A Shot In The Arm

Canterbury Manufacturers Association
chief executive John Walley reckons the region’s business people could do with good dose of Prozac.
Despite period of strong growth over the last year, the mood is bleak. The latest survey of business opinion by the Canterbury Employers’ Chamber of Commerce shows the biggest fall in confidence since 1993, with 41 percent expecting business conditions to worsen over the next six months and 40 percent expecting costs to rise.
A similar picture is painted by the latest Canterbury Manufacturers Association survey, which shows confidence fell six percentage points in the year to March, even though sales figures were similar to April 1999 and exports were up slightly.
“Most people are doing OK, but they think it’s bad for everyone else,” says Walley. There’s danger, he believes, that the prevailing feeling of gloom will become self-fulfilling.
What is driving the mood down, it seems, is fear, resentment and anger. Fear of the Employment Relations Bill and how the unions will use their increased muscle. Resentment at the renationalisation of ACC, despite strong indications from business that the competitive model had saved them money. Anger at policy moves such as the canning of native logging on West Coast Crown land, threatening the supply chain of as many as 60 small businesses in Canterbury, and which, according to Employers’ Chambers of Commerce chief executive Peter Townsend, sends message to business that the Government is prepared to interfere with due process.
But, despite the sullen mood, the fundamentals for Canterbury look reasonably good. Year on year economic growth to March was four percent. International tourist numbers were up 12.2 percent. The dollar is down. Unemployment is lower than the national average, at 5.9 percent. Farm commodity prices have recovered. Retail sales to February were up 9.5 percent. Building consents were up 18.4 percent. Christchurch’s population is growing and indications are that it will overtake Wellington as the nation’s second biggest city by the year 2004.
However, there are signs that the pace of growth has fallen away. The National Bank’s latest quarterly analysis of regional economic trends shows Canterbury had 0.8 percent fall in activity in the March 2000 quarter, the largest quarterly decline since 1991. For the first time since 1981, the region was at the bottom of the regional growth rankings.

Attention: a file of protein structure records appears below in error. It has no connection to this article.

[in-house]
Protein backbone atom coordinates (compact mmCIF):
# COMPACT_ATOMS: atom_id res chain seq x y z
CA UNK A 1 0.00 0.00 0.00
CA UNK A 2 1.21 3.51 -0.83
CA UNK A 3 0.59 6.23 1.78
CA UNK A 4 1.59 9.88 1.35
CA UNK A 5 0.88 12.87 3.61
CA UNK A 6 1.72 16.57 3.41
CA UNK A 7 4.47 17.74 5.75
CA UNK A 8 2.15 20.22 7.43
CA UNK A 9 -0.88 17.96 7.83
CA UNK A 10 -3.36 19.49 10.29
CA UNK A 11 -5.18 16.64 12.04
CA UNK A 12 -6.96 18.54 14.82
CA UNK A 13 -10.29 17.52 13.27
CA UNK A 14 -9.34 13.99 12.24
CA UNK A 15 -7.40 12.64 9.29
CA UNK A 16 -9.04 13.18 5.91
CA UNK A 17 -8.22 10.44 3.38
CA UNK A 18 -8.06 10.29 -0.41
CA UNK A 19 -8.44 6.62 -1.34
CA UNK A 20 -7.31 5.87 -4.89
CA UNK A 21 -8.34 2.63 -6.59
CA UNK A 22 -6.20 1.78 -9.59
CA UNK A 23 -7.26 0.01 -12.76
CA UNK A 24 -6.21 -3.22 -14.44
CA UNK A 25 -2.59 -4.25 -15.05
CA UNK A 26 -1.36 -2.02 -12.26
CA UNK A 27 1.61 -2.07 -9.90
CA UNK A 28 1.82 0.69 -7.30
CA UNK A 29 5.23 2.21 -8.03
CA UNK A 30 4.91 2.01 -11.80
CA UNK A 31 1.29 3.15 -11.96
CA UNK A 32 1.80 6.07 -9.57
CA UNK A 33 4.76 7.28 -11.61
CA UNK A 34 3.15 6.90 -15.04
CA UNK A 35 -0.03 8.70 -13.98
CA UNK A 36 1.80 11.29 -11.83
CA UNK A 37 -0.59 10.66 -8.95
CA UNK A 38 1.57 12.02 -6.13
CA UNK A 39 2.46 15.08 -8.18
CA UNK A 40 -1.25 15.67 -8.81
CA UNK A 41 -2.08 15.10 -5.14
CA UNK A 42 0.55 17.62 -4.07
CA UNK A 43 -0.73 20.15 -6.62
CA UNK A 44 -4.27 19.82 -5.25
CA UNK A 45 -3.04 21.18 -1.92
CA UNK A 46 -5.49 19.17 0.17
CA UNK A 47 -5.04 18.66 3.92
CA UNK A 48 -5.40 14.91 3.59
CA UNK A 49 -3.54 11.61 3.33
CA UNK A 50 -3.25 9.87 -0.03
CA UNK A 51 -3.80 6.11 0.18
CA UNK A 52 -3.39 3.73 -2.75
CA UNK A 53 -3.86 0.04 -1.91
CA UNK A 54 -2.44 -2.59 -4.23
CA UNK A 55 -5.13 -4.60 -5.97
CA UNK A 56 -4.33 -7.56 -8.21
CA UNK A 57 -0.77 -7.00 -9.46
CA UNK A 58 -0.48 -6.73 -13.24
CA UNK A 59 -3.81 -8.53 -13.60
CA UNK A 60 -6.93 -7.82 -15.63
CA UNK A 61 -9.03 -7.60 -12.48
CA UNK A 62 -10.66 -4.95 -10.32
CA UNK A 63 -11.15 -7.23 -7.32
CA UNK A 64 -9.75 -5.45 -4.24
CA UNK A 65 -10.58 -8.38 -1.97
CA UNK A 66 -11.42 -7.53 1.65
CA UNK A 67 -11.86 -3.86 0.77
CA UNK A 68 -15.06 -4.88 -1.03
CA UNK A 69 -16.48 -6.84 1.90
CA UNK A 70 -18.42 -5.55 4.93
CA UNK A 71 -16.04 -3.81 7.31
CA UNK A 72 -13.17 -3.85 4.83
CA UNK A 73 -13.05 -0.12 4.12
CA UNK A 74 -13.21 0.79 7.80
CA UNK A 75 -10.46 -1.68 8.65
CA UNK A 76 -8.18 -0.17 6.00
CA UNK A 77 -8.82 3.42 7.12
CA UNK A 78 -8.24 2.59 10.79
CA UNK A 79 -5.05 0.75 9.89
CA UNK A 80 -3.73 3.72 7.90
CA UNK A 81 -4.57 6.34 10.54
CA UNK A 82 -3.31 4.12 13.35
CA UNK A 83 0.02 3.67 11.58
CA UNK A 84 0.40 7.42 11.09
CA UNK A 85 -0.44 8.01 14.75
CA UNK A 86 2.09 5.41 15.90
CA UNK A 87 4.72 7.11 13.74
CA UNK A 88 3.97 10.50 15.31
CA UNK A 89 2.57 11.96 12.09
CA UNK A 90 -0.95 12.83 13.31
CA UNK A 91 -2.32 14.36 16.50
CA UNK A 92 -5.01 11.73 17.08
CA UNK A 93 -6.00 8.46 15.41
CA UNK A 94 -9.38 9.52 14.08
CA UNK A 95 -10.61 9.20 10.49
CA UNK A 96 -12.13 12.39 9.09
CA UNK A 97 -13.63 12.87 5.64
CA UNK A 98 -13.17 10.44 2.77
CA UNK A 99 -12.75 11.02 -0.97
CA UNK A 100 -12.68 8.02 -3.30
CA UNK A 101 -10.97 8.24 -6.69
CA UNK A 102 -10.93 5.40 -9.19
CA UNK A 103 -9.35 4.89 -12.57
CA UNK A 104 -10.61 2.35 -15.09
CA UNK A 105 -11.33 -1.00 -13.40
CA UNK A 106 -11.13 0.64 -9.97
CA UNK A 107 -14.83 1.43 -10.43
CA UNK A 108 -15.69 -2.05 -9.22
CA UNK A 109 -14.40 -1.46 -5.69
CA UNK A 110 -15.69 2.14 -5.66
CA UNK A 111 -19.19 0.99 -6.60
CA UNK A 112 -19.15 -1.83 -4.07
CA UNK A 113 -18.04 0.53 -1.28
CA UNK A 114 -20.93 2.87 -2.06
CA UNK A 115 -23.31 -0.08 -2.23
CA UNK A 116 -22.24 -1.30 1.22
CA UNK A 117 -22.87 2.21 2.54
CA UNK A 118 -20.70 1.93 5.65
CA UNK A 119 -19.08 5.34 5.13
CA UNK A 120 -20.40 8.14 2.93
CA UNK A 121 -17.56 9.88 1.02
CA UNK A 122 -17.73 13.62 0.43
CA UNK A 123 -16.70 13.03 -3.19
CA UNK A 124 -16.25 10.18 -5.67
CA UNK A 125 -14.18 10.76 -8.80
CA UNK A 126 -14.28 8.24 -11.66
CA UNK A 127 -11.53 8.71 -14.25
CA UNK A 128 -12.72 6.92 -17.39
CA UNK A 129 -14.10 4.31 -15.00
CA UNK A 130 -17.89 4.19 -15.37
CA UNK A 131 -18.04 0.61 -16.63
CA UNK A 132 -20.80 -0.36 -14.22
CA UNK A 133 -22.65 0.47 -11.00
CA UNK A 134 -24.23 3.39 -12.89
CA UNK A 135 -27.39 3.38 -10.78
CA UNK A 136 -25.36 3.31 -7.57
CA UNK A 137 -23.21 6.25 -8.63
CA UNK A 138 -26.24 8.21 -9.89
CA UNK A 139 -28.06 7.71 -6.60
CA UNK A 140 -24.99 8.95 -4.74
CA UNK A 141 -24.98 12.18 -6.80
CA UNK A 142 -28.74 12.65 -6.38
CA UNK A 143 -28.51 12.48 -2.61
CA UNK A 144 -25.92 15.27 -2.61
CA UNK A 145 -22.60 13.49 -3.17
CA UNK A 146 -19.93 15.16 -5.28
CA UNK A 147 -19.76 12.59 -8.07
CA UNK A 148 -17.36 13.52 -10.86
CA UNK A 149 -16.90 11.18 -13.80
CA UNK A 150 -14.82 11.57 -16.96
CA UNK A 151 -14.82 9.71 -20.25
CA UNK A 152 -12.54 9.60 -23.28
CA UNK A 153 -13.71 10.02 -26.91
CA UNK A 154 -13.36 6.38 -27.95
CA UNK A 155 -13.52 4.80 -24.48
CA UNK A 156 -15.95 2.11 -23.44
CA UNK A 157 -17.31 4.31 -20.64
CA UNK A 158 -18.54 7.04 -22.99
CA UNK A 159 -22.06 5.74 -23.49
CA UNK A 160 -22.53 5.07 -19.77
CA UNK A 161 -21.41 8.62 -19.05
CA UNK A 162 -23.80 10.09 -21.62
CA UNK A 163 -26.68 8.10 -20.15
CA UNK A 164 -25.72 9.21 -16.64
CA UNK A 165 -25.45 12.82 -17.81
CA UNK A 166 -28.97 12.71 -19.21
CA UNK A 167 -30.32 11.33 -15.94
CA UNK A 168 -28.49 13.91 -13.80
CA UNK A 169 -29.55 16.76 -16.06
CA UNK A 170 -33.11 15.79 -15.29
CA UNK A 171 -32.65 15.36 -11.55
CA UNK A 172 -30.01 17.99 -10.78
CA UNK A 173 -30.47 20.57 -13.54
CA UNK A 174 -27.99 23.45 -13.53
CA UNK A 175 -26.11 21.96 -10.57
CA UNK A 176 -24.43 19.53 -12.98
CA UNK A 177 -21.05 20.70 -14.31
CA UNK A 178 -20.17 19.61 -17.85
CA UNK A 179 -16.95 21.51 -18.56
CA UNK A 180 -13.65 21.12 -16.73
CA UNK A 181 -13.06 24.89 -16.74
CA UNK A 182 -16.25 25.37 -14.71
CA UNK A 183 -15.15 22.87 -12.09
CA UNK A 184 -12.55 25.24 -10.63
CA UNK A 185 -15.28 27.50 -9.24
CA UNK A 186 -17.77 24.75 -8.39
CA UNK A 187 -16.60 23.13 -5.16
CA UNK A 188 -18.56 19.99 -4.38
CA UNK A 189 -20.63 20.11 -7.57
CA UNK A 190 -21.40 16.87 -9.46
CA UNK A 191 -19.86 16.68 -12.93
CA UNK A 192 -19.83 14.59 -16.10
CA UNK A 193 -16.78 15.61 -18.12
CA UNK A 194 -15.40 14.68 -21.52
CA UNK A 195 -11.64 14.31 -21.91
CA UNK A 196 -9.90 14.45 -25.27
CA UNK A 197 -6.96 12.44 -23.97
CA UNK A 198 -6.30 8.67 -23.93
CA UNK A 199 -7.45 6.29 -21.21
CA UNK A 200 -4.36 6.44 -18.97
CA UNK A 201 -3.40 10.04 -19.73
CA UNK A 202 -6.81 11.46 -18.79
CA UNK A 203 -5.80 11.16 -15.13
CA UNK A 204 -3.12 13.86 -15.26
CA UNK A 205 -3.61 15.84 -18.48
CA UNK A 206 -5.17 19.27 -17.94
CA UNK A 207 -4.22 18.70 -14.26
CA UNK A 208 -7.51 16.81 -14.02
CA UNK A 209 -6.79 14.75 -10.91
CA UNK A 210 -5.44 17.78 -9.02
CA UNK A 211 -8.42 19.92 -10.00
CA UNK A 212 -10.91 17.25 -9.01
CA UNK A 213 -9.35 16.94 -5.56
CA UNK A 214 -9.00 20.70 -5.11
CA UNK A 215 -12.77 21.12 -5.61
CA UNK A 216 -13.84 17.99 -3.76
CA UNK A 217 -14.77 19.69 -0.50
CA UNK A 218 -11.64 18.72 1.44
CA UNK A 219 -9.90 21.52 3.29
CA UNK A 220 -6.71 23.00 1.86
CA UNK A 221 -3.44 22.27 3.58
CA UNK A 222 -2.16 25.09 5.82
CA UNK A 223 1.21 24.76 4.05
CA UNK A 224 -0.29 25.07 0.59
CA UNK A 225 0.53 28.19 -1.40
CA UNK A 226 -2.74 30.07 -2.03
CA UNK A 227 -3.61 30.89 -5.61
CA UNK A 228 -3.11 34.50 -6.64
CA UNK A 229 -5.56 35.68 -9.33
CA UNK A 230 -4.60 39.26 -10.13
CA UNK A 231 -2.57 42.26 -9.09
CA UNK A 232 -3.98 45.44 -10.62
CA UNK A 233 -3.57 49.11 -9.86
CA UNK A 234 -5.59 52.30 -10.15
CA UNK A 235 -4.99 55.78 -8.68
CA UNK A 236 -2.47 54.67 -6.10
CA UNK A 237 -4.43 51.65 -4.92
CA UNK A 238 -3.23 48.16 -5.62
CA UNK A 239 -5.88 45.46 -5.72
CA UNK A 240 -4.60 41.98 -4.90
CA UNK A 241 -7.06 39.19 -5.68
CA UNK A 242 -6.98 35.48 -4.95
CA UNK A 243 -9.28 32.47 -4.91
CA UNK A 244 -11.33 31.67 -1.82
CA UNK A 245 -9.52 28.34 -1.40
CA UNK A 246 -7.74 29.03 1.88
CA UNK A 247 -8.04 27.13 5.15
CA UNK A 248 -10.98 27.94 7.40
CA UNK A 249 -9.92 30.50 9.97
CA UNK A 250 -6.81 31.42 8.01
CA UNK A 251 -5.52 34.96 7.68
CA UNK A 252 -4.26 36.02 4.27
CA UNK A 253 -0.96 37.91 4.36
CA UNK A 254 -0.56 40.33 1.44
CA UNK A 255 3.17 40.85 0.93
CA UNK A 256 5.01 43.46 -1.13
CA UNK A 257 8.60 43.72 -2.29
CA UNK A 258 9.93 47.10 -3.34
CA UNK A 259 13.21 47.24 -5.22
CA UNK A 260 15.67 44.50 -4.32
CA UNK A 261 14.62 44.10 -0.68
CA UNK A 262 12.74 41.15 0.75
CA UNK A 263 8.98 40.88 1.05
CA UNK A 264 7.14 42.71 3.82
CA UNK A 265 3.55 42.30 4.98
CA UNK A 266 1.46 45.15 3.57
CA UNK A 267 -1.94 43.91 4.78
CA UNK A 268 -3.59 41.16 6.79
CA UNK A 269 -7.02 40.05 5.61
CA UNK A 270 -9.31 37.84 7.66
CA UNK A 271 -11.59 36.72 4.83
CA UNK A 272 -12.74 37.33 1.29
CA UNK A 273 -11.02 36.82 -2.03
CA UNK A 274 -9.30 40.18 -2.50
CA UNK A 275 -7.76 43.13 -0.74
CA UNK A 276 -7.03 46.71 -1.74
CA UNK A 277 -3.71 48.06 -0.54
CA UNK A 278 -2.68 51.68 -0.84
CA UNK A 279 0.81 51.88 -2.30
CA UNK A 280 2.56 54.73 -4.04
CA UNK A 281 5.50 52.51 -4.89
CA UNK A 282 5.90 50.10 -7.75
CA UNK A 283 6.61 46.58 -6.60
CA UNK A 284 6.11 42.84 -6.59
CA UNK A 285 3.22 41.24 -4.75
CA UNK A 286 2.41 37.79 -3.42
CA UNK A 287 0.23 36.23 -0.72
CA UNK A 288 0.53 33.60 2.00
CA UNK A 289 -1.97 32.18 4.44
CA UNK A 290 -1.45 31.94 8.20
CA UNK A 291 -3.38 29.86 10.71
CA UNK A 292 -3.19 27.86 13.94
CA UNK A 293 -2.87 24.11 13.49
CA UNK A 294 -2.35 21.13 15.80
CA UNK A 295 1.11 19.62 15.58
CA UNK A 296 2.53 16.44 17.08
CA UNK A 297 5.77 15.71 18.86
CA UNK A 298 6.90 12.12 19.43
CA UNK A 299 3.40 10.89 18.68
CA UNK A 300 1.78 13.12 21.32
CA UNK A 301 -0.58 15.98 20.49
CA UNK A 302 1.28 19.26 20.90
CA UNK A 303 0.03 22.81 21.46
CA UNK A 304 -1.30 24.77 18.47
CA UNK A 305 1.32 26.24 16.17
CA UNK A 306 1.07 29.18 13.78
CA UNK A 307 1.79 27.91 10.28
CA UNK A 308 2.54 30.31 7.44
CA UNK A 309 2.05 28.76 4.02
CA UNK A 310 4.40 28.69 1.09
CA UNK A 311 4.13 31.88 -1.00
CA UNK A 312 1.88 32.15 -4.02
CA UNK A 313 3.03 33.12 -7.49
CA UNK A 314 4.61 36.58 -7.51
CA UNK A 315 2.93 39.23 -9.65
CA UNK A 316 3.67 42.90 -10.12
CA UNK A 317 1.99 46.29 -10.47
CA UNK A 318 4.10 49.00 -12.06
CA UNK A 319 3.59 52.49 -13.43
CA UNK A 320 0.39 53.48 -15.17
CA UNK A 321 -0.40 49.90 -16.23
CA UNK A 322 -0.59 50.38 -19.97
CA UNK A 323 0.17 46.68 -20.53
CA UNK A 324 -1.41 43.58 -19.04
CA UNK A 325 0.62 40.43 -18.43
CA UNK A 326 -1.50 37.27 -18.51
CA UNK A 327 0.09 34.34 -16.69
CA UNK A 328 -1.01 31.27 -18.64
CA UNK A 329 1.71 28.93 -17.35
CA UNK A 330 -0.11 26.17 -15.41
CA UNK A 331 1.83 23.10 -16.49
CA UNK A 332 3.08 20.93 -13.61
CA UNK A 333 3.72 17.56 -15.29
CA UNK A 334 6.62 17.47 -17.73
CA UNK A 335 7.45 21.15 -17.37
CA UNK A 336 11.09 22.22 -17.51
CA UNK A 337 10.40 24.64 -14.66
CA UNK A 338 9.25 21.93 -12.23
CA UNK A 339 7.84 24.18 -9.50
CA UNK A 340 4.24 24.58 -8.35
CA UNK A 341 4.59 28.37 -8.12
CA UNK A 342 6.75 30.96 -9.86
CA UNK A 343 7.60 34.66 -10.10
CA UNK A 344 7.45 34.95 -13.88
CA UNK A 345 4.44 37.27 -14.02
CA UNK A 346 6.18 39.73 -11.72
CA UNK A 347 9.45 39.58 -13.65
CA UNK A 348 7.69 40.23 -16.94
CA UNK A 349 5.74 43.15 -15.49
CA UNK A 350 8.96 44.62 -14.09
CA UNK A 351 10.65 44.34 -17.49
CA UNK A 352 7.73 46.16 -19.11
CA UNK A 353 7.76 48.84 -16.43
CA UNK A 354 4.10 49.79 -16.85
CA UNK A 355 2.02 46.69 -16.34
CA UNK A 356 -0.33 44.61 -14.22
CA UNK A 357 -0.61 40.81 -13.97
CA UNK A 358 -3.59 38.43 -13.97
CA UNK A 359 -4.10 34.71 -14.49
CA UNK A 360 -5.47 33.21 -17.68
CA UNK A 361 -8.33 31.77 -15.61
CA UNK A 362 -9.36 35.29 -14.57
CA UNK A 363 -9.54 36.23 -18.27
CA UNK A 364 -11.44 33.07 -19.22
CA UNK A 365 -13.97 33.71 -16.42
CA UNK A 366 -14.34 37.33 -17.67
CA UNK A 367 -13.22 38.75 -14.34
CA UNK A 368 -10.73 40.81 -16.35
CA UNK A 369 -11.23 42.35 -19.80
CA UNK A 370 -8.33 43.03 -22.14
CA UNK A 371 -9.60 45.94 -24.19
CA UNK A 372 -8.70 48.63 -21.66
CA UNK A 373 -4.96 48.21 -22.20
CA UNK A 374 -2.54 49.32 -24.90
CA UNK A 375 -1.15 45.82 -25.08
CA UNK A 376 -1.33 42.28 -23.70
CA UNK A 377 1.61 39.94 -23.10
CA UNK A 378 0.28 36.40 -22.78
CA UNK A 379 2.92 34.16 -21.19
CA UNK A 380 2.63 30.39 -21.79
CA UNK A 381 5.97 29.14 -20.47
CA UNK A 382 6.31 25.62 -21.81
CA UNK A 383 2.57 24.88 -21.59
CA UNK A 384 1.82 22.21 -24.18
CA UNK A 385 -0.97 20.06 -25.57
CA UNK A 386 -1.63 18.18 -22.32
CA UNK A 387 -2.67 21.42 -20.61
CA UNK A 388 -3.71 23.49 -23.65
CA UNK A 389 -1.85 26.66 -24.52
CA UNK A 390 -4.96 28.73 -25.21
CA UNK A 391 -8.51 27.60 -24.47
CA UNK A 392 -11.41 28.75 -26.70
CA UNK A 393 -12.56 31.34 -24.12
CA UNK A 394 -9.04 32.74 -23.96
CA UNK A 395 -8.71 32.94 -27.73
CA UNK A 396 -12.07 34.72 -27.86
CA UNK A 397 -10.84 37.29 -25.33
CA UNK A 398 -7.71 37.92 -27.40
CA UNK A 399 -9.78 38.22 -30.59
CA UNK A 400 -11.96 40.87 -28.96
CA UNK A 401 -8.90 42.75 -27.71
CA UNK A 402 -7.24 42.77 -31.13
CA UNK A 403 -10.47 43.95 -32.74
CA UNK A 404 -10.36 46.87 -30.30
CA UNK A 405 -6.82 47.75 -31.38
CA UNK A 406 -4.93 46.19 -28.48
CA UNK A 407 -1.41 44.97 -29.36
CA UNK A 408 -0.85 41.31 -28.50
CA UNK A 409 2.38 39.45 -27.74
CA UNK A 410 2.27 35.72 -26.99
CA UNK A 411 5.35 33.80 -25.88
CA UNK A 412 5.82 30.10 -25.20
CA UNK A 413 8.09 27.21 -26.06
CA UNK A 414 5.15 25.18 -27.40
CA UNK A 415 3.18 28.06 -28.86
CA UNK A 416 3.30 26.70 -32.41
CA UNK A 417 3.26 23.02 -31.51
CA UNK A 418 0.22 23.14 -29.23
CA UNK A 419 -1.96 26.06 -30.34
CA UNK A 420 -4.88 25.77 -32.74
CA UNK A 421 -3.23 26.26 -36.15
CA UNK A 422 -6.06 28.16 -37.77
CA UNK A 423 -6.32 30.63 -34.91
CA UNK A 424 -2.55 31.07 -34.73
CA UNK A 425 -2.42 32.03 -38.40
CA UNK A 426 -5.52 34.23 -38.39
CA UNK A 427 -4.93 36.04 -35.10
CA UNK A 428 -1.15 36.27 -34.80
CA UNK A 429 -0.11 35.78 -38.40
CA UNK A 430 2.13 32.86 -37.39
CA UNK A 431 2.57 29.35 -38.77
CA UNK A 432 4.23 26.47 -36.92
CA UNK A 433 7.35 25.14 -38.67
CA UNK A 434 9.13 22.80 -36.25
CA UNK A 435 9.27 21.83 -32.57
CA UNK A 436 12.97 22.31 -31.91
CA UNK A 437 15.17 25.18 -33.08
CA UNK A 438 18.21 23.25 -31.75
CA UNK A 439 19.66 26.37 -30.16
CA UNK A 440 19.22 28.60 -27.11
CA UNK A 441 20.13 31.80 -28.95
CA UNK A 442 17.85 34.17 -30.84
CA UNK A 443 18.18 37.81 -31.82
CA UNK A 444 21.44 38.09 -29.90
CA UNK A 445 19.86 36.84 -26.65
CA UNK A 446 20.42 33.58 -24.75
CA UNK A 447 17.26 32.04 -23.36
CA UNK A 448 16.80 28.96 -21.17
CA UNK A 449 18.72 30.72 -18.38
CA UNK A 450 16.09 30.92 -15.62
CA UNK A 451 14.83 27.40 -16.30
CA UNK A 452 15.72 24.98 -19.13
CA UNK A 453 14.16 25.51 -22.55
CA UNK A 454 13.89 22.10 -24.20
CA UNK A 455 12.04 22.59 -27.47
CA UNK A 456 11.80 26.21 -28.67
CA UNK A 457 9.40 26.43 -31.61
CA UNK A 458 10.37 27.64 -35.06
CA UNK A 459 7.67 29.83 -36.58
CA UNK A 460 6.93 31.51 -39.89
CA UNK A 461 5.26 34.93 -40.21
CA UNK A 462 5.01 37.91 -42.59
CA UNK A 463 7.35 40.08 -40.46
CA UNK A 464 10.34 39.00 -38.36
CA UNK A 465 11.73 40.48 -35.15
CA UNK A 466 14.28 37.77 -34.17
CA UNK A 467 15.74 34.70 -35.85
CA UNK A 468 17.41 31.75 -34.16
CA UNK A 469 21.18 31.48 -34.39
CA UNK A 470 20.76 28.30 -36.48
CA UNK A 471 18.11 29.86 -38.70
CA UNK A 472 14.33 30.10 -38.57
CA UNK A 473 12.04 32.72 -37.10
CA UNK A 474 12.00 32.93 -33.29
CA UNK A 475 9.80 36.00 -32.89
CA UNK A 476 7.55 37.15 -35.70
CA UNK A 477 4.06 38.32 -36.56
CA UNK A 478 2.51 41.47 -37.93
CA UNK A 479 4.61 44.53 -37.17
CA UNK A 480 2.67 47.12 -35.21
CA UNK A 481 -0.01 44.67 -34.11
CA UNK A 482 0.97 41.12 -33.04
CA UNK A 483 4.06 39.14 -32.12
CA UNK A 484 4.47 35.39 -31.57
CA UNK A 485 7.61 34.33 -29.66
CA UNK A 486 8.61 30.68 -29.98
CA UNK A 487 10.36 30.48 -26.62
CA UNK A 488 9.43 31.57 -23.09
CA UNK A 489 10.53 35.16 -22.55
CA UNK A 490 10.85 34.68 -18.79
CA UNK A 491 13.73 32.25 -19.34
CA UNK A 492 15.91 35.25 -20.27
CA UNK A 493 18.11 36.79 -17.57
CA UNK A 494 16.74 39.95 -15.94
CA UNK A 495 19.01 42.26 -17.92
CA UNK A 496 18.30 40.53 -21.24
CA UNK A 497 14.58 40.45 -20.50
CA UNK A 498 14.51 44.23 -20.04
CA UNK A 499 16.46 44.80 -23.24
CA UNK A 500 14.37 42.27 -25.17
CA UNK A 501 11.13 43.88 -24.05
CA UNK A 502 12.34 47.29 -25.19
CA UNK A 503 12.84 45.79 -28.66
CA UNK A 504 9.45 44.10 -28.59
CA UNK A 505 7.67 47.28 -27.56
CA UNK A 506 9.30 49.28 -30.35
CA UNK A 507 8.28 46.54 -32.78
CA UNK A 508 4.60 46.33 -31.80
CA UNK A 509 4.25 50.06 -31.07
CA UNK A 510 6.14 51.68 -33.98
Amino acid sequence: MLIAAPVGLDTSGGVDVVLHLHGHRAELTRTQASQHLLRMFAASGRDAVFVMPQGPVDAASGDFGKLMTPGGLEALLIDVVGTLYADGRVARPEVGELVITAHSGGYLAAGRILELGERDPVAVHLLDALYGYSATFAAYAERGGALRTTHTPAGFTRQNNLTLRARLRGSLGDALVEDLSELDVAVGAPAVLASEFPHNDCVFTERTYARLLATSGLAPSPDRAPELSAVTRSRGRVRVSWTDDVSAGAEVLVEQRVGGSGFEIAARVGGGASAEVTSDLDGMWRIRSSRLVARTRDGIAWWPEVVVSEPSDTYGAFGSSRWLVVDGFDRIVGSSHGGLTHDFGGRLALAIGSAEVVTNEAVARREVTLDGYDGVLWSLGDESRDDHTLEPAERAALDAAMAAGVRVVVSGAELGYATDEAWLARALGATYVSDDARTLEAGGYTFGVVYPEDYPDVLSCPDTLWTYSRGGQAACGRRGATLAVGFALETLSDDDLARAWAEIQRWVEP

With its diverse economic base, including significant manufacturing sector and strong export focus, Canterbury has traditionally been seen as barometer for the rest of New Zealand, leading the nation into both economic troughs and booms.
Whether the latest quarterly figures from the National Bank are just temporary blip or sign that the mood of despair provoked by government policy has already become self-fulfilling remains to be seen.
But what is clear is that the economic challenge for Canterbury is to focus on its inherent strengths, and do the things it already does well even better.
On an operational level, those strengths are numerous. The region is served by two sea ports (Lyttelton and Timaru), and third (Marlborough) is snapping at their heels, ensuring highly competitive waterfront sector. Christchurch International Airport has completed $72 million upgrade and seen seven percent increase in international passenger movements, an eight percent increase in domestic passenger movements, and an 11 percent increase in international aircraft movements. The electricity reticulation system is secure, and lines company Orion is improving it further by installing $13 million upgraded cable for the CBD. And the city is set to see improved service and competition in telecommunications with $200 million investment by Telstra-Saturn in new cable network.
The infrastructure, say local business leaders, is humming.